In his report releases this morning, Auditor General John Noseworthy took the provincial government to task on items such as the rehiring of retired teachers without their pension benefits being suspended, and for its management of diabetes in the province.
Noseworthy said that the province is the worst in Canada for diabetes prevalence, and the province also has the most unhealthy diet.
Faced with those challenges, Noseworthy said that government does not have a chronic disease prevention and management strategy, and 33 per cent of doctors are not keeping statistics on diabetes diagnosis.
In the realm of provincial fisheries enforcement, Noseworthy said that there is a lack of organization when it comes to doing inspections.
Officers are doing almost the same number of inspections on cod as they are for shrimp, despite the fact that shrimp accounts for more than five times the landings compared to cod.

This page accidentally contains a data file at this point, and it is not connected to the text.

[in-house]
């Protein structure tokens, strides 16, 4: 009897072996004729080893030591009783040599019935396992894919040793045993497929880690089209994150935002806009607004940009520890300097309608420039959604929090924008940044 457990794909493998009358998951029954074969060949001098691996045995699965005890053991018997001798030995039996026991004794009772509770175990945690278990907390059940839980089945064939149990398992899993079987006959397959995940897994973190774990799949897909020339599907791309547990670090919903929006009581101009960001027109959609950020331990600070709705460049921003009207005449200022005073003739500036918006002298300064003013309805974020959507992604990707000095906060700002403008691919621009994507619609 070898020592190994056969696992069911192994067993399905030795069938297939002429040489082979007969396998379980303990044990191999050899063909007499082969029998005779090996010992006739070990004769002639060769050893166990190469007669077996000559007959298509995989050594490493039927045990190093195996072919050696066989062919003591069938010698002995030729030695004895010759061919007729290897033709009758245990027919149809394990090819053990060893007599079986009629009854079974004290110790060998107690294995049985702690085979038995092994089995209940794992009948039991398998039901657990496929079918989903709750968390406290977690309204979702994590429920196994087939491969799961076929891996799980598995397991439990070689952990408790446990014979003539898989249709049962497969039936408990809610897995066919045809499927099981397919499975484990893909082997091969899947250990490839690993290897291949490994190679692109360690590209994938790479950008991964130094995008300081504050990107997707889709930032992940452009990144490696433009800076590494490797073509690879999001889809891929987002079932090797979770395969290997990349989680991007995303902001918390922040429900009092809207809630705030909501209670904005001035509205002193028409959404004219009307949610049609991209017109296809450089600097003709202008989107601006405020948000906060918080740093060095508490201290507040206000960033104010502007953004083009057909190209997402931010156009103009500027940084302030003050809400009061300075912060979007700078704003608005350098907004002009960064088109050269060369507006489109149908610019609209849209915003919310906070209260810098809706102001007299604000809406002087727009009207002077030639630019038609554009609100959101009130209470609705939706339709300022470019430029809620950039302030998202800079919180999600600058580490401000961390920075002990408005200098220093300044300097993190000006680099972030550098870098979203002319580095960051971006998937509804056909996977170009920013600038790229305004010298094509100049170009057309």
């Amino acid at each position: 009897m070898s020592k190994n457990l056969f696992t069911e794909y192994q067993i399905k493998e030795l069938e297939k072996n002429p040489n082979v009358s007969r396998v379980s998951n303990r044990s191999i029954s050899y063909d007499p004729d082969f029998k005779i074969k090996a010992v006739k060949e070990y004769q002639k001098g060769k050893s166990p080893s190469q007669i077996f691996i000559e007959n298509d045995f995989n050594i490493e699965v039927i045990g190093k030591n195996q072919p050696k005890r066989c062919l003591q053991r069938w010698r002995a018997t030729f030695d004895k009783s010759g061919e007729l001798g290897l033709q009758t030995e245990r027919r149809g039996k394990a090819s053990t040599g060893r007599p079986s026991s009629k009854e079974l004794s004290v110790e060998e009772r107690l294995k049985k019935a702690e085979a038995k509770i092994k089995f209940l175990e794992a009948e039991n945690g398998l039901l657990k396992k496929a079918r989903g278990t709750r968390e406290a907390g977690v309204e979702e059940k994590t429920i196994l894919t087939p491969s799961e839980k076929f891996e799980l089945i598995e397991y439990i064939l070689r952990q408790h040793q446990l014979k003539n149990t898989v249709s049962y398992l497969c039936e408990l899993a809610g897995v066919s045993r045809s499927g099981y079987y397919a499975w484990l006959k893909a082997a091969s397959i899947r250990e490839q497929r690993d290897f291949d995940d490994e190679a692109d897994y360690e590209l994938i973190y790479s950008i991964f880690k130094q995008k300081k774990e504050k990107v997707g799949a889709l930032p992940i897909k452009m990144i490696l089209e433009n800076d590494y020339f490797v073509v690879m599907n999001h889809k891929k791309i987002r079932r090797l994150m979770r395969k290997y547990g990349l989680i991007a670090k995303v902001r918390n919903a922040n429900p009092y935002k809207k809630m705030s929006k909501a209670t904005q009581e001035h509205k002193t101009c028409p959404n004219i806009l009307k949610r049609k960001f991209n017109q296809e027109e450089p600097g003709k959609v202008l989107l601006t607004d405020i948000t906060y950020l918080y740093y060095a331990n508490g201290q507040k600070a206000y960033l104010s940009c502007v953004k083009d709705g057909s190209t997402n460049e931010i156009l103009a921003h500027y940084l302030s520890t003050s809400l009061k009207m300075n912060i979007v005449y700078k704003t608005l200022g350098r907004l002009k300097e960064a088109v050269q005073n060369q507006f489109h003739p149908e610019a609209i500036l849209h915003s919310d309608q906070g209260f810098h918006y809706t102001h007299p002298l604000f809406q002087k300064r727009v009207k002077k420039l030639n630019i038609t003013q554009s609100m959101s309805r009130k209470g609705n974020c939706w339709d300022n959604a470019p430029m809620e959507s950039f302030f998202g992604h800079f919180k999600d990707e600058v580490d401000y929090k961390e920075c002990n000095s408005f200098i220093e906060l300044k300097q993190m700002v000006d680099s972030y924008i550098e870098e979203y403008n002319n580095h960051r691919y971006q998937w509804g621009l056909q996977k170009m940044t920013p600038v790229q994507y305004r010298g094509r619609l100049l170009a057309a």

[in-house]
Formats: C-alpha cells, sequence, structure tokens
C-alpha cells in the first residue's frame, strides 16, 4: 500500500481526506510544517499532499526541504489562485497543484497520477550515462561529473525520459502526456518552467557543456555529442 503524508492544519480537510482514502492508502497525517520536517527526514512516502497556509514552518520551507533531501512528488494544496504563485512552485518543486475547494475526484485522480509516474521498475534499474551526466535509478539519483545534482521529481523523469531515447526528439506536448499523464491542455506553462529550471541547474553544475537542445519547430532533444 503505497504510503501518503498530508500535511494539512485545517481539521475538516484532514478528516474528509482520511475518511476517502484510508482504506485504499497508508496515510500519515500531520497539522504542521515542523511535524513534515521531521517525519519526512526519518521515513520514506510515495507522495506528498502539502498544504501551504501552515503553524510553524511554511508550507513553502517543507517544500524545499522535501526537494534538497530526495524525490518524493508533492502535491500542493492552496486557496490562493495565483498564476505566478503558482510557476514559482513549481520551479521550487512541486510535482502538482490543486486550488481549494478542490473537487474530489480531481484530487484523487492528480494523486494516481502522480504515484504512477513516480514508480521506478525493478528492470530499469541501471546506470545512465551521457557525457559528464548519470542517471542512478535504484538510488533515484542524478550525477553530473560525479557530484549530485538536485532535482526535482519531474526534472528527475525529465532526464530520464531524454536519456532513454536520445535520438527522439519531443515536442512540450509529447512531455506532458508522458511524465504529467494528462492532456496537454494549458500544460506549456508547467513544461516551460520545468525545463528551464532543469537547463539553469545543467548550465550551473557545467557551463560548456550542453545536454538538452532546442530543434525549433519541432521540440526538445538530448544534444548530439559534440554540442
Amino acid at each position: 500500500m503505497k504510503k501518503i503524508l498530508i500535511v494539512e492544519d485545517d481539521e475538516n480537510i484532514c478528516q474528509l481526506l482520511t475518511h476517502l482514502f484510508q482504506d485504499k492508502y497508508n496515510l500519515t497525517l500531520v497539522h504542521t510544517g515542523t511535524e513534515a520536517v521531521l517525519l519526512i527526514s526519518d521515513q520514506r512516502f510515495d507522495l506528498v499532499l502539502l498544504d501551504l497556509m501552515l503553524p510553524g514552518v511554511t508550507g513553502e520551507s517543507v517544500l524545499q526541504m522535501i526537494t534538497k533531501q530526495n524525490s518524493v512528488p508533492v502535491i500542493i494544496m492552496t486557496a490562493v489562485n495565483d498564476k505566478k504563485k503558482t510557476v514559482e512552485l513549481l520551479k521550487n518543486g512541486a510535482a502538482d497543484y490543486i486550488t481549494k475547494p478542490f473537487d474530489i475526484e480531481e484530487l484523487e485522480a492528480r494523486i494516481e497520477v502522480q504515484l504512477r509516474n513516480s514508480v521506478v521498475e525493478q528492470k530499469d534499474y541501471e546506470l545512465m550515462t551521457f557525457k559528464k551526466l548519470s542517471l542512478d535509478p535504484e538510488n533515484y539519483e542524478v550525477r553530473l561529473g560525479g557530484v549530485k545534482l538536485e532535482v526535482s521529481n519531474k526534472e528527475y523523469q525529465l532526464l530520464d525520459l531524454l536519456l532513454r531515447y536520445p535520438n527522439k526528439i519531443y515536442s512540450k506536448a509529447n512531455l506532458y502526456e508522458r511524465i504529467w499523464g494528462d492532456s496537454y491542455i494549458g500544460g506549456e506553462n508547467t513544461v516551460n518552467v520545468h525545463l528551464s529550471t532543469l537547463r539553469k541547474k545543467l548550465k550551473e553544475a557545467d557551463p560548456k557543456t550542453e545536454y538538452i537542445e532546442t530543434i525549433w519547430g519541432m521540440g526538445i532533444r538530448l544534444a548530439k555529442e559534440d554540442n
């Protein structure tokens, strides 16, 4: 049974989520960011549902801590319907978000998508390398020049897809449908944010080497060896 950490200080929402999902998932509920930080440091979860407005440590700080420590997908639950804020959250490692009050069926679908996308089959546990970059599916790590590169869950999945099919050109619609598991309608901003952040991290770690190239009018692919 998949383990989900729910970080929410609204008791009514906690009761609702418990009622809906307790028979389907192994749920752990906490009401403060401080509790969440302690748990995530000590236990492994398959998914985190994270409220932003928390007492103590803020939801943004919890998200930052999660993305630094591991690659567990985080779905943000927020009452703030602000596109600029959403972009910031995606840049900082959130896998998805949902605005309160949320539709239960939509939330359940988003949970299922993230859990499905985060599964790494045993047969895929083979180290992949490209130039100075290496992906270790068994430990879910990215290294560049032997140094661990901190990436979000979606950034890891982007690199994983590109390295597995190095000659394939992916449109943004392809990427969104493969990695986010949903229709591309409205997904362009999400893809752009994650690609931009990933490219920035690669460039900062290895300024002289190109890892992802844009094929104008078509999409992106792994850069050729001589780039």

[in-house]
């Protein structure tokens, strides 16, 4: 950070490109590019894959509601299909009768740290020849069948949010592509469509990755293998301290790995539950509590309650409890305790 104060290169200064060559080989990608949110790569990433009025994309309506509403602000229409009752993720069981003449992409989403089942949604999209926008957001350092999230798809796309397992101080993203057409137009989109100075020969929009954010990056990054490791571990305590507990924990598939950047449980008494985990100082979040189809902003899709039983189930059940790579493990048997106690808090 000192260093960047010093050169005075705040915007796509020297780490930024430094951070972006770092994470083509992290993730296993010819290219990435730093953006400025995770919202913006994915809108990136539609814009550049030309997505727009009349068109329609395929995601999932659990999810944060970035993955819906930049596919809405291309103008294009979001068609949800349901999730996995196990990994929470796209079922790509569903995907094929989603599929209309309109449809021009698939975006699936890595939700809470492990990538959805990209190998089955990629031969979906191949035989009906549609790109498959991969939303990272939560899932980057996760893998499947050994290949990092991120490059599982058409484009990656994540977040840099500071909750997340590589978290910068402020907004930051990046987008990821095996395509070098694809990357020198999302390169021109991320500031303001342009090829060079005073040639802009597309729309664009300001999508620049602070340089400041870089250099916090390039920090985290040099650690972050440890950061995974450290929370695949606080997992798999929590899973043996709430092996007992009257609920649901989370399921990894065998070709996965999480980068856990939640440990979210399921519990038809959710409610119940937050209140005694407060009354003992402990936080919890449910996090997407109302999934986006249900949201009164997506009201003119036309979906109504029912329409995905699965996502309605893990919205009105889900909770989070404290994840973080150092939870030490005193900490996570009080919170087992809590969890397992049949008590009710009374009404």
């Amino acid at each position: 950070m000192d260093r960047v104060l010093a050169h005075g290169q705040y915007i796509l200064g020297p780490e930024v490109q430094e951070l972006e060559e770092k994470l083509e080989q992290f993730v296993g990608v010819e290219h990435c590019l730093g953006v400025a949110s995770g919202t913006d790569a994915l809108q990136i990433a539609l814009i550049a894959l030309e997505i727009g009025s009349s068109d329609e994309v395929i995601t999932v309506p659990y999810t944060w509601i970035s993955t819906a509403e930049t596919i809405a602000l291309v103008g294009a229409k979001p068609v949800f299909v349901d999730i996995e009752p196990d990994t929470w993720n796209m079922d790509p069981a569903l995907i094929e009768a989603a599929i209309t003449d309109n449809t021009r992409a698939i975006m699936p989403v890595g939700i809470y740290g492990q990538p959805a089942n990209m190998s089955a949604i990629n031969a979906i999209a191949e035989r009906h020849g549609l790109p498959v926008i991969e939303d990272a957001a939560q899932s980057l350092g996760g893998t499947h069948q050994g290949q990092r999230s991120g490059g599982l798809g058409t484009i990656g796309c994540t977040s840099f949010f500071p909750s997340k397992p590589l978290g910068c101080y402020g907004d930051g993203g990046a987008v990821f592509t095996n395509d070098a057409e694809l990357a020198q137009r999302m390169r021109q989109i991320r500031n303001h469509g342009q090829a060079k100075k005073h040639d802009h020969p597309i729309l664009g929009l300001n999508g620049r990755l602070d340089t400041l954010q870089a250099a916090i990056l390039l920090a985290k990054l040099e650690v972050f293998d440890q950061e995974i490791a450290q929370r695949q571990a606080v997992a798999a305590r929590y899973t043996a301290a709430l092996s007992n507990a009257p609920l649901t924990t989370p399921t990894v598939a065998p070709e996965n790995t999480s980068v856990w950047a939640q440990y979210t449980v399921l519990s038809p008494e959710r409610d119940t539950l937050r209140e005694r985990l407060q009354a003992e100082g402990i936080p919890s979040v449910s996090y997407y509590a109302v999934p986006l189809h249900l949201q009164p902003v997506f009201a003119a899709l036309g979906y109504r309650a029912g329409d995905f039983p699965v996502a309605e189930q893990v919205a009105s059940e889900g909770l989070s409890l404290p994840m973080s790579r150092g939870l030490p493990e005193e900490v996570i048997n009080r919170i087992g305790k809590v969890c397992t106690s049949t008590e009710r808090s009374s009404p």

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In his report, Noseworthy said he was pleased that the government has been listening to what he has to say. About 89 per cent of his recommendations from 2004 and 2008 have been acted upon.
Noseworthy released his annual report this morning for the year ending March 31, 2010.
The 530-page document examines a broad range of topics, including teacher pensions, contaminated sites, ambulance services, disabilities in the province and fisheries compliance and enforcement.
The full report can be found at http://www.ag.gov.nl.ca/ag/annualReports.htm
More details to follow on the website and full coverage in Thursday’s Telegram.